Redefining the Number of People Who Fish

Report Says Many More People Fish Than Was Known, But Not Every Year

Photo © Ken Schultz

At a recent meeting that I attended, one participant, a state fisheries agency representative, gave an assessment of funds available for future research and access improvement projects in her state. She cautioned that her assessment was based on having the same amount of license buyers as in the past, noting that if the number of licensees diminished, so would the funds available for certain projects.

That lead to a discussion about the general factors that affect angling participation. Those factors are not entirely predictable. Angling participation annually and over longer periods hinges greatly on local and national economic conditions, the quality of local angling, and the state of access opportunities.

Annual License Numbers

Currently, 33 million people over the age of 16 are believed to fish annually in the U.S., a number that has risen slightly in recent years after a period of slow decline. The state agencies who manage recreational fishing have a fairly good idea how many people fish annually in their states, thanks to data from mandatory resident and nonresident license sales.

They don’t have an absolute number because not everyone who goes fishing is actually counted. Some states don’t require licenses of people under or over a certain age. Some don’t require licenses of people who fish on private waters.

And some may not require a license for people who fall into certain other categories.

What About Turnover?

Nevertheless, state and federal resource administrators as well as industry and angling-interest associations have long relied on license-sale numbers to depict the level of angling participation and determine whether that participation is going up, down, or sideways.

Lurking in the background was the subject of how many recruits come into the fold each year, how many leave, and how likely were new recruits to stay as well as lapsed anglers to return. Annual turnover was speculated to be a fair amount, but no one knew. 

Surprising Results From Study on Who Comes and Goes 

In the summer of 2015, the American Sportfishing Association (ASA), a trade organization primarily made up of manufacturers, released the results of a study it commissioned on angler habits and loyalty. That report, U.S. Angler Population, Who Comes and Who Goes, had these surprising results:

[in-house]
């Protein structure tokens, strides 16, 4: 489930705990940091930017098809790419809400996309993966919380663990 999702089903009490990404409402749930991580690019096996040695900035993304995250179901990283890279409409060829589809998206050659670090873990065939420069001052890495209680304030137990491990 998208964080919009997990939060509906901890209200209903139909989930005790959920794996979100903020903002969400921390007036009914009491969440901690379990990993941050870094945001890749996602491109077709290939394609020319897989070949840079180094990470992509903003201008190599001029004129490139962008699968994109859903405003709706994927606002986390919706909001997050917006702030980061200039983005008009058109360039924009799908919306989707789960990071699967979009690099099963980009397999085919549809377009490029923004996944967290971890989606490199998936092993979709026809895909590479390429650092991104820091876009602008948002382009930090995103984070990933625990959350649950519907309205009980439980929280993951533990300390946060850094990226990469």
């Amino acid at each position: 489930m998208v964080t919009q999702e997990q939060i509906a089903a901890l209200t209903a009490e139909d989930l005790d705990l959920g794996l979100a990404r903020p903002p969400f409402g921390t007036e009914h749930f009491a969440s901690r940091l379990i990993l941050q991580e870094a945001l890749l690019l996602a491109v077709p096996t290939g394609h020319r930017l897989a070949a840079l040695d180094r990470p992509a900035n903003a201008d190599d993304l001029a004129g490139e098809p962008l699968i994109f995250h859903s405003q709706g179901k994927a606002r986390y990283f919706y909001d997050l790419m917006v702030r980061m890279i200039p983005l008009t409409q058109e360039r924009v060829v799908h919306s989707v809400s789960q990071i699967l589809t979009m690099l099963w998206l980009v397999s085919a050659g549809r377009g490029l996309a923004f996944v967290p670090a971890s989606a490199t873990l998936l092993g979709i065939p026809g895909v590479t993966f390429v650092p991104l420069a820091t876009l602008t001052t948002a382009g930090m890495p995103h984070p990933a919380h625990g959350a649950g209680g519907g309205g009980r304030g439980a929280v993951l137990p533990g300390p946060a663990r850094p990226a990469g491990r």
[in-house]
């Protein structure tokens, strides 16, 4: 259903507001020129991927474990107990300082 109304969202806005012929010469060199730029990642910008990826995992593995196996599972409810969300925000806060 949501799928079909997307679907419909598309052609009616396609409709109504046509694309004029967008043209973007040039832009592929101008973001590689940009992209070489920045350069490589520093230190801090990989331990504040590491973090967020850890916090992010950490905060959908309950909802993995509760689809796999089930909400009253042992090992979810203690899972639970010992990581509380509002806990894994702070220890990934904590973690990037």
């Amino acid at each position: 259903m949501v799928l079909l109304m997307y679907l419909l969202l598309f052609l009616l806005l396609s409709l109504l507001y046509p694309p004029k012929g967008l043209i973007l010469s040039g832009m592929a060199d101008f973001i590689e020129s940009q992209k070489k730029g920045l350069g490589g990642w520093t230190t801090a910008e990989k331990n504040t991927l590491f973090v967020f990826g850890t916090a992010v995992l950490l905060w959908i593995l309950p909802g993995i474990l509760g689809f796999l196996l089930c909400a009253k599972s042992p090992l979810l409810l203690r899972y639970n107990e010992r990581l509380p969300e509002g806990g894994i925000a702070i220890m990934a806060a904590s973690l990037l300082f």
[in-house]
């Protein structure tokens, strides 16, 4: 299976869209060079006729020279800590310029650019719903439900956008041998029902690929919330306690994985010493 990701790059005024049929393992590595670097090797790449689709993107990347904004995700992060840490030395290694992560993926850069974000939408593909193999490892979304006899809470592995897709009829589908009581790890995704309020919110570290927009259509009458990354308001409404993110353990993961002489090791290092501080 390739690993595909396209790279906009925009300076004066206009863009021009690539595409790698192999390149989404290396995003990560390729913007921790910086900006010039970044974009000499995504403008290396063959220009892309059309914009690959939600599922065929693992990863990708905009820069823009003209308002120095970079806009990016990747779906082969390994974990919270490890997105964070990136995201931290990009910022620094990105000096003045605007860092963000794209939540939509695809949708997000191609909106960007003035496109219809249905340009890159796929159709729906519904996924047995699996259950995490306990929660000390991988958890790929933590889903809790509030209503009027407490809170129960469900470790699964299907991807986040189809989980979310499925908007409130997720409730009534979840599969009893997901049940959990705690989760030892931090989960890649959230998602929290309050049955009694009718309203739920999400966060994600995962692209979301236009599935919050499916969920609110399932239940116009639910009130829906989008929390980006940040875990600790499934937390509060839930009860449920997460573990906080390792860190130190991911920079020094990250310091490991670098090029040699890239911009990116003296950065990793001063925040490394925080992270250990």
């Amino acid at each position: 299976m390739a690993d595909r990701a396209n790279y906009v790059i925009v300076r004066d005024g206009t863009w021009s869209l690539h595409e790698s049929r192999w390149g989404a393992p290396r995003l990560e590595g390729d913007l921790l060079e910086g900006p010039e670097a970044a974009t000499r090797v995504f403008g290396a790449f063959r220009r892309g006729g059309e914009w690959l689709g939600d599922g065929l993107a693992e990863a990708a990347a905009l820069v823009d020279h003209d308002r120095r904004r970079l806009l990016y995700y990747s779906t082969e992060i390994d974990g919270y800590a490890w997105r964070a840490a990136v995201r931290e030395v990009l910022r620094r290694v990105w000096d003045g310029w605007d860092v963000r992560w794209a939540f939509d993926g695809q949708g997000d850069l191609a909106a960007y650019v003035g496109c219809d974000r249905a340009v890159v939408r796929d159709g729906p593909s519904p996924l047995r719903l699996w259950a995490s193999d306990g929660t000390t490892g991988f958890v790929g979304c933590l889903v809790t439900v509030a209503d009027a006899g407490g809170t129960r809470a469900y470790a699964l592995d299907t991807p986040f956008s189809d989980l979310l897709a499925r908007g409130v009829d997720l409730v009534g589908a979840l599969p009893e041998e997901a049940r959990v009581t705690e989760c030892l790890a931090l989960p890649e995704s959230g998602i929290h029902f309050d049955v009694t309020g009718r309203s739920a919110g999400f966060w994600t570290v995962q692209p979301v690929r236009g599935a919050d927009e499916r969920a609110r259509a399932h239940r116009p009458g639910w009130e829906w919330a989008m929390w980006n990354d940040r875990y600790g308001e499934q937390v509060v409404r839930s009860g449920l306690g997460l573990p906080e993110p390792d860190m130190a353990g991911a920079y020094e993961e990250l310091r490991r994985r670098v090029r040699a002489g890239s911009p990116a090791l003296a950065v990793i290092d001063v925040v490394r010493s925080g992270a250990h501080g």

• 46 percent of anglers who fish in a given year do not fish the following year
  • 49 percent of anglers only purchase a license once every ten years
  • the typical angler buys a license about three out of every ten years
  • 41 percent of resident license buyers do not renew the following year
  • 63 percent of nonresident license buyers do not renew the following year
  • 4 percent of license buyers purchase a license every year (ten out of ten years)
  • female, 18- to 24-year-old, and urban-based anglers lapse most often
  • about the same number of people join and leave the license-buying pool each year

Redefining Angler Numbers

Of special note is the finding that avid anglers comprise a very small percentage of the greater angling population.

The fishing tackle industry plays heavily to, and relies greatly on, that dedicated core.

More notable is the fact that the number of people who buy fishing licenses over a period of time (three, five, or ten years) is far greater than the number of one-year license buyers. This means that if you categorize anglers as people who buy a license over a longer period of time, the number is far more than was realized. It also means that a significant portion is comprised of casual or less frequent participants. Perhaps it’s necessary to redefine the angler population based on multiple-year license purchases, and rely less on single-year figures.


ASA President Mike Nussman nailed it when he observed that the challenge was keeping people fishing, and noting that the report “confirms we need to keep working on making fishing a better experience by improving access, quality and convenience.”

As a trade group, his organization wants to grow annual participation, not only for business purposes, but also because greater annual participation means more license sales. Stable or increased license sales means that state agencies can continue efforts to provide quality experiences, as well as enhance access and undertake projects that help fish and their habitats.

I’m certain that regardless of economic conditions, people will fish more often if and when they have high-quality experiences. The essential component of that is hooking and landing an ample number of fish when they go fishing.